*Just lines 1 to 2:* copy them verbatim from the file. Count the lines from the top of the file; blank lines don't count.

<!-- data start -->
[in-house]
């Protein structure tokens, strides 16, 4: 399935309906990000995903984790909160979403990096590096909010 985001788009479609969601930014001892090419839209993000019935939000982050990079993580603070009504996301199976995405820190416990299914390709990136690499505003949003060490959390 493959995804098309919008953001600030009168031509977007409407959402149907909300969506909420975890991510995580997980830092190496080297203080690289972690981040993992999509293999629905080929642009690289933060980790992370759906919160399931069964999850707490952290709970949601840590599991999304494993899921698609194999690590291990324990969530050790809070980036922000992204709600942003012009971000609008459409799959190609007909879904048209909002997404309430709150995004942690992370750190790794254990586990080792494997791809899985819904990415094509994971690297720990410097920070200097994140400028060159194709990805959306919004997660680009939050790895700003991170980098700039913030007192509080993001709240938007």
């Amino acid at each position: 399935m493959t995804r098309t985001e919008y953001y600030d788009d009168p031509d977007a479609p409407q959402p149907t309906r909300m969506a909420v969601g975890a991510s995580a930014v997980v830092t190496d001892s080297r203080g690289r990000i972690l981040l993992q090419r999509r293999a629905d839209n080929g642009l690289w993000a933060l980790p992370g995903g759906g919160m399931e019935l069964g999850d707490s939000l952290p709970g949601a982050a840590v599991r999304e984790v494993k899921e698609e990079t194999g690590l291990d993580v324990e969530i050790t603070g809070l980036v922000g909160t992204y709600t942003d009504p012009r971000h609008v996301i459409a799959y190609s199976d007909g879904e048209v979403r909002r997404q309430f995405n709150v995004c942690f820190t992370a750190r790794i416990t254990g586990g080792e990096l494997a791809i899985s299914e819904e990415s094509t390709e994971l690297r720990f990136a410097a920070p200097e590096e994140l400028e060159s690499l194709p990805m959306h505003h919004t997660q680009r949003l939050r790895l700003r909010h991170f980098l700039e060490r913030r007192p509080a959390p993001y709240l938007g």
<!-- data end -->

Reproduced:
[in-house]
């Protein structure tokens, strides 16, 4: 399935309906990000995903984790909160979403990096590096909010 985001788009479609969601930014001892090419839209993000019935939000982050990079993580603070009504996301199976995405820190416990299914390709990136690499505003949003060490959390 493959995804098309919008953001600030009168031509977007409407959402149907909300969506909420975890991510995580997980830092190496080297203080690289972690981040993992999509293999629905080929642009690289933060980790992370759906919160399931069964999850707490952290709970949601840590599991999304494993899921698609194999690590291990324990969530050790809070980036922000992204709600942003012009971000609008459409799959190609007909879904048209909002997404309430709150995004942690992370750190790794254990586990080792494997791809899985819904990415094509994971690297720990410097920070200097994140400028060159194709990805959306919004997660680009939050790895700003991170980098700039913030007192509080993001709240938007």